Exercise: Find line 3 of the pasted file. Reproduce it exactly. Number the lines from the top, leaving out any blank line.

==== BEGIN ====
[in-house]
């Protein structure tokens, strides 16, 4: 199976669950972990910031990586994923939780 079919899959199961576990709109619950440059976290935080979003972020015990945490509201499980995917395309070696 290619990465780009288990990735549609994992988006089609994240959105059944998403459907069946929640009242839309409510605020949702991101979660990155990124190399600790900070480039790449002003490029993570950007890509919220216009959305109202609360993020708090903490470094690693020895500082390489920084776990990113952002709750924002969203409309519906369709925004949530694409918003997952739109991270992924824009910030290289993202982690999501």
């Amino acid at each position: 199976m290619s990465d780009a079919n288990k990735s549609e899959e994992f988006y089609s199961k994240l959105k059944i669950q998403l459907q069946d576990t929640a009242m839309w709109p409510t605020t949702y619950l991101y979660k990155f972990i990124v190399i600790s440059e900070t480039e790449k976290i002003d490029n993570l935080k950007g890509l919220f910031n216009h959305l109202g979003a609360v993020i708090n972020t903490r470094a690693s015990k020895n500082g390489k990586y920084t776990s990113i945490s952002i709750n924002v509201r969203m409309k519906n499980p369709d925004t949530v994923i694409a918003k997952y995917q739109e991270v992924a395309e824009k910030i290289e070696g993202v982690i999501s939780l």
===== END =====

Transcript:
């Amino acid at each position: 199976m290619s990465d780009a079919n288990k990735s549609e899959e994992f988006y089609s199961k994240l959105k059944i669950q998403l459907q069946d576990t929640a009242m839309w709109p409510t605020t949702y619950l991101y979660k990155f972990i990124v190399i600790s440059e900070t480039e790449k976290i002003d490029n993570l935080k950007g890509l919220f910031n216009h959305l109202g979003a609360v993020i708090n972020t903490r470094a690693s015990k020895n500082g390489k990586y920084t776990s990113i945490s952002i709750n924002v509201r969203m409309k519906n499980p369709d925004t949530v994923i694409a918003k997952y995917q739109e991270v992924a395309e824009k910030i290289e070696g993202v982690i999501s939780l």